Postcards from Ken/05

postcards from Ken

pen friend ideas, collage postcards
It’s been a while since Ken sent Jon & I a postcard as he has been road tripping with his wife Joann around parts of California during the summer months and this postcard arrived this morning in my mail box. Now they are back home and settled, waiting for our Australian friend Caitlin (who is currently in Canada) to visit them for a short spell before she heads off to her next destination in America. I think it is lovely that almost everyone in our Moroccan tour group have managed to keep in touch & stay connected.

I love that both Ken and Caitlin send me postcards, I love that Peace has recently sent me a gift with a letter and I love that Jason & Caitlin came to stay in Plymouth with Jon & I in late Spring. I am almost ready to send my letters & postcards in the mail, I literally have 15 different parcels to send to others around the world including packages for Peace, Jason & Ken/Joann. Caitlin will receive her parcel when she is back home from her year of travel. One day I hope to visit Caitlin & Peace down under as well as Jason in New York and Ken & Joann in San Francisco. It will happen!

Morocco: Midelt

Intrepid Tours, the best of Morocco
Arriving in Midelt in early afternoon everyone was pretty tired yet happy. We were welcomed with some warm Moroccan mint tea by the family we were to stay with and slumped on their sofas in the living room of their Auberge.
Midelt is a town in central Morocco, in the high plains between the Middle Atlas and High Atlas mountain ranges. With an estimated population of 44,780, Midelt serves as the commercial centre of a large agricultural hinterland. It is also one of Morocco’s principal cities for the mining of several minerals.
The town within Midelt that we visited is called Berrem, this was quite a traditional village with many lovely, sand-coloured buildings. It was great to get a glimpse into the locals general lifestyle & actually spend quality time with real people of Berber ethnicity. It was the happiest & most emotional day on this adventure for me. I do remember this place being exceedingly cold at night though and with about 5 heavy blankets Jon & I still couldn’t get warm (I could see my breath!) so if you go here in early March pack thermals! Like most people who visit Morocco, it sounds warm and spicy and coming from a dreary, damp and cold country like the UK where we have little no summer months and lots of rain you forget other countries get cold & rainy too because you want so much to escape to somewhere with better climate and make friends with the sun again! However Morocco has seasons just like most countries in the world, their summers are ridiculously hot and they have some pretty chilly winters, especially in the mountains. You can see from pictures on this blog that the mountains in the background have snow on them.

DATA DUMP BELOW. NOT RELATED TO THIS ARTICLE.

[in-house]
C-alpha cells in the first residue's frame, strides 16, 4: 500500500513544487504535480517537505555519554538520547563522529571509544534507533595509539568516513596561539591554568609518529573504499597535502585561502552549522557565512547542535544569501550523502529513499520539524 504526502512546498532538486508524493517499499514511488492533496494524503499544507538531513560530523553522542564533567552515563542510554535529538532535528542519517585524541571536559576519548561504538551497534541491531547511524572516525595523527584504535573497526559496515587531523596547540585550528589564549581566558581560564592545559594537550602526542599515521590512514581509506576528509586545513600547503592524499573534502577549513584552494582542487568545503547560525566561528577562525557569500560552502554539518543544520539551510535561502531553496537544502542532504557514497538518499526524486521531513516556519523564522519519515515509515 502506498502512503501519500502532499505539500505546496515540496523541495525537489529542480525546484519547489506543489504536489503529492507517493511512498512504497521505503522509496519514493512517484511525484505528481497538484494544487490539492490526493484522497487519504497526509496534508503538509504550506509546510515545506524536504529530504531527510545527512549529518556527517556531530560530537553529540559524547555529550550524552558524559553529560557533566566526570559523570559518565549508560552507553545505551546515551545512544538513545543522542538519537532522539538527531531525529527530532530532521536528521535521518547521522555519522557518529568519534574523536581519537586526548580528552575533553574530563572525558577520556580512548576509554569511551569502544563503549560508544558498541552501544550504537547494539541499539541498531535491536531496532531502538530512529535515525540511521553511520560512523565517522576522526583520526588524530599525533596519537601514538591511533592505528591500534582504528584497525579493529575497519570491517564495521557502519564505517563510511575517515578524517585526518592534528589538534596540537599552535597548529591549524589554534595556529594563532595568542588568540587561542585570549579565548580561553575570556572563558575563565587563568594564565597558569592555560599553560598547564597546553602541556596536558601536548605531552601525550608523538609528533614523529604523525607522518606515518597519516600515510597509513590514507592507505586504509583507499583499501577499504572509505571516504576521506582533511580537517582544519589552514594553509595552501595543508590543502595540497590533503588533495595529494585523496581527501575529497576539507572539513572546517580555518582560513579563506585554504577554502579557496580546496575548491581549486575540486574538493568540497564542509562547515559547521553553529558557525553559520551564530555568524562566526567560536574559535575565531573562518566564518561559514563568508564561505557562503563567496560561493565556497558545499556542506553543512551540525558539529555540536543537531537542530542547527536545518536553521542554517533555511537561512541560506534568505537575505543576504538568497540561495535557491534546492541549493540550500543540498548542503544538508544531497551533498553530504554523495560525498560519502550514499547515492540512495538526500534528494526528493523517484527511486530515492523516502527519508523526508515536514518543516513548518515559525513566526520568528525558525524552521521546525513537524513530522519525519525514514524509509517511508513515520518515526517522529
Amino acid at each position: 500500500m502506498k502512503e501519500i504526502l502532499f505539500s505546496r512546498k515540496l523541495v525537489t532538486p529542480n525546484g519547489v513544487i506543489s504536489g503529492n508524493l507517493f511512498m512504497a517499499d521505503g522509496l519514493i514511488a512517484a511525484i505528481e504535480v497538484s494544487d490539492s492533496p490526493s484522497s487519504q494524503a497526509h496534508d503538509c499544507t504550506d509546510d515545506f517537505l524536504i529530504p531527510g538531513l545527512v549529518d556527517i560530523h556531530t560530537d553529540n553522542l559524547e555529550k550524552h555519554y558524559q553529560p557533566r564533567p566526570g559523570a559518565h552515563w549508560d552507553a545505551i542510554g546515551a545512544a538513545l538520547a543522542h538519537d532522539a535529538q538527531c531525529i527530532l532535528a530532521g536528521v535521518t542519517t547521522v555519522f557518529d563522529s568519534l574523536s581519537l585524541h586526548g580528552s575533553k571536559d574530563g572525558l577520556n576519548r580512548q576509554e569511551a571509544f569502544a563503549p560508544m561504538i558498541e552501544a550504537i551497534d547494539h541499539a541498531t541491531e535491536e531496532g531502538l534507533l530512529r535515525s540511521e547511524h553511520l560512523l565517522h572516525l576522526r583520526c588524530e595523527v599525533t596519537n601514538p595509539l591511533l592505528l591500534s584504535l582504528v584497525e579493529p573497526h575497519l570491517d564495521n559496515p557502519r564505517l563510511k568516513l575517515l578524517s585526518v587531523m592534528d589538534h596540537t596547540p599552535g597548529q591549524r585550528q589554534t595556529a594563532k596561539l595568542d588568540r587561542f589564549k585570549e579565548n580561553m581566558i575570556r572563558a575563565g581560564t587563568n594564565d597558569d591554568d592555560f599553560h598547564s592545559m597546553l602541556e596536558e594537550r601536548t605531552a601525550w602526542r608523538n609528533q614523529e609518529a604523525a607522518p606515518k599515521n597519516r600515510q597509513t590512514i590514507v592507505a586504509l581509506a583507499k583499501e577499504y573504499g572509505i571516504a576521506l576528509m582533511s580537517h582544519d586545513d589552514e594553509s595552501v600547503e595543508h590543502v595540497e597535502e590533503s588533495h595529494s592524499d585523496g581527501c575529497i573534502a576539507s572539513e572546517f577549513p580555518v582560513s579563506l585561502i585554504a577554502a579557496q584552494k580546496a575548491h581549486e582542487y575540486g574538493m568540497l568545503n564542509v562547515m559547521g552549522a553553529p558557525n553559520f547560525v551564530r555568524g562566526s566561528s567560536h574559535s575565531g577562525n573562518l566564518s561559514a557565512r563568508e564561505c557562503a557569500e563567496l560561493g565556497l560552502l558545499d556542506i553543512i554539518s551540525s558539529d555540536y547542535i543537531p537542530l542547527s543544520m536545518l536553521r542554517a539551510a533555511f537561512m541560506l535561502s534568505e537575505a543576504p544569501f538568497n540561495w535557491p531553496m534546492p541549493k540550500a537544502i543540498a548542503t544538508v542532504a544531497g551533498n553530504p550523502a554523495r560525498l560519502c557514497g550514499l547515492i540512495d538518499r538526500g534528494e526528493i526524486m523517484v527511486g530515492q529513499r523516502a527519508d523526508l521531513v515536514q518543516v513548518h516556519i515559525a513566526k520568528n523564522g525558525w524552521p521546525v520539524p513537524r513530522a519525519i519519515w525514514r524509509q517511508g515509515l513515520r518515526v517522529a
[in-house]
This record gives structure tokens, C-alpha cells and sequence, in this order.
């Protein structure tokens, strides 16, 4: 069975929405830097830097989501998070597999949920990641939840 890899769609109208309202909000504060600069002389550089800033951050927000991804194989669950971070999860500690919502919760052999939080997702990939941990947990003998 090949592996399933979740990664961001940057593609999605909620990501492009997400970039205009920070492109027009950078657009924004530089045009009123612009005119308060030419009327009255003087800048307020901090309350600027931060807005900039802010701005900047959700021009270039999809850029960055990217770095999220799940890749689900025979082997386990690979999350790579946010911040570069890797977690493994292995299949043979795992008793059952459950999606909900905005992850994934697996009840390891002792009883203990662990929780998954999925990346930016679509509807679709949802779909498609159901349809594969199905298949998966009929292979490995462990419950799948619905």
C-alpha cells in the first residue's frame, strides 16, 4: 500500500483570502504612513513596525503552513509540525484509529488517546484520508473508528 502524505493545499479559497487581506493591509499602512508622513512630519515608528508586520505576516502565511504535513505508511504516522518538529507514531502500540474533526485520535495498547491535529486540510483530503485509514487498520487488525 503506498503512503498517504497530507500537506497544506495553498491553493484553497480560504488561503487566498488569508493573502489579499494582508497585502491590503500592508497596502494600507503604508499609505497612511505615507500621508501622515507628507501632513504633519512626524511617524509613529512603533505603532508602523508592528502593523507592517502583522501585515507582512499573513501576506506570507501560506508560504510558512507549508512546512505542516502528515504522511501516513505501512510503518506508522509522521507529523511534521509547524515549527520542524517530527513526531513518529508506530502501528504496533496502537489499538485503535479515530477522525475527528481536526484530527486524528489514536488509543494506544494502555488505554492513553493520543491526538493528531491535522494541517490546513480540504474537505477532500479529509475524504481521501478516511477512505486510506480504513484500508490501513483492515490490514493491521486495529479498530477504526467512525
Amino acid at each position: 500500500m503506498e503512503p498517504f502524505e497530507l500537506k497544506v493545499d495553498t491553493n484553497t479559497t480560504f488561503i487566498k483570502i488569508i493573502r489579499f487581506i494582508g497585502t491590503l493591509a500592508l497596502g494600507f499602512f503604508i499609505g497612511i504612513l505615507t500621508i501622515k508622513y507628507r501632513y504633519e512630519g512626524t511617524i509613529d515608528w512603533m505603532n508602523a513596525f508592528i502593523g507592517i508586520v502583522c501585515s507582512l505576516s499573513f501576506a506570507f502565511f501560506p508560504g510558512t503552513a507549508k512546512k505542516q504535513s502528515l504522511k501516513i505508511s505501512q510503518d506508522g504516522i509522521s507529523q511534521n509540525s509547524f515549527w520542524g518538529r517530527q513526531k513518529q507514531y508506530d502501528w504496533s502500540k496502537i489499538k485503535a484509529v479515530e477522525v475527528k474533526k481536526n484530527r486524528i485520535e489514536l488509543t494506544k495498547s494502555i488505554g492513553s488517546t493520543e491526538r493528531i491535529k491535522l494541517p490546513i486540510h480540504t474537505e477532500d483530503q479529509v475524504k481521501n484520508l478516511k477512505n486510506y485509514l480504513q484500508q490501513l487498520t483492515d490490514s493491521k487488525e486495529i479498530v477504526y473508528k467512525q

Moroccan Auberge

snoozing in Morocco
After our mint tea we were told to freshen up before we were to go on a walk. The family dog joined us and the walk was relaxing with breath taking views of the mountains in the distance.

terrain of middle atlas

walking around Midelt

trekking to Berrem town in Midelt

midelt landscape

beautiful atlas mountains

Morocco travel and tourism

things to do in Morocco

beautiful Moroccan places

sand stone Moroccan houses

Midelt and Berrem

By this time of our tour I had stopped reading our trip notes and therefore was going with the flow and did not know what to expect from being in Midelt. I honestly thought our group was going to spend a lot of time walking around the beautiful rough landscape to get a feel for wild open spaces again after being crammed like sardines in Fes. I did not know we were on our way to a Berber town to actually interact with local families and their children. This was a very emotional experience for me as it is something I have always wanted to do (and continue doing for the rest of my life in other countries) and I did not want to leave. Caitlin, Jon, a few others and myself stayed outside to interact with the children and the rest of the group went to sit inside a home with a local for some mint tea and a chat. At some point soon I hope to send gifts to the children via their local school, mainly educational & art supplies and I would love to go back there someday, perhaps as a visitor again or maybe as a volunteer at their school in the summer months.

sand coloured buildings of Midelt

the children of Berrem

meeting the locals of Berrem

visiting local Berbers in Midelt

intrepid tours visiting Berber families in middle atlas

wonderful life changing experience meeting families in Midelt

local Berber children

Berber children of Berrem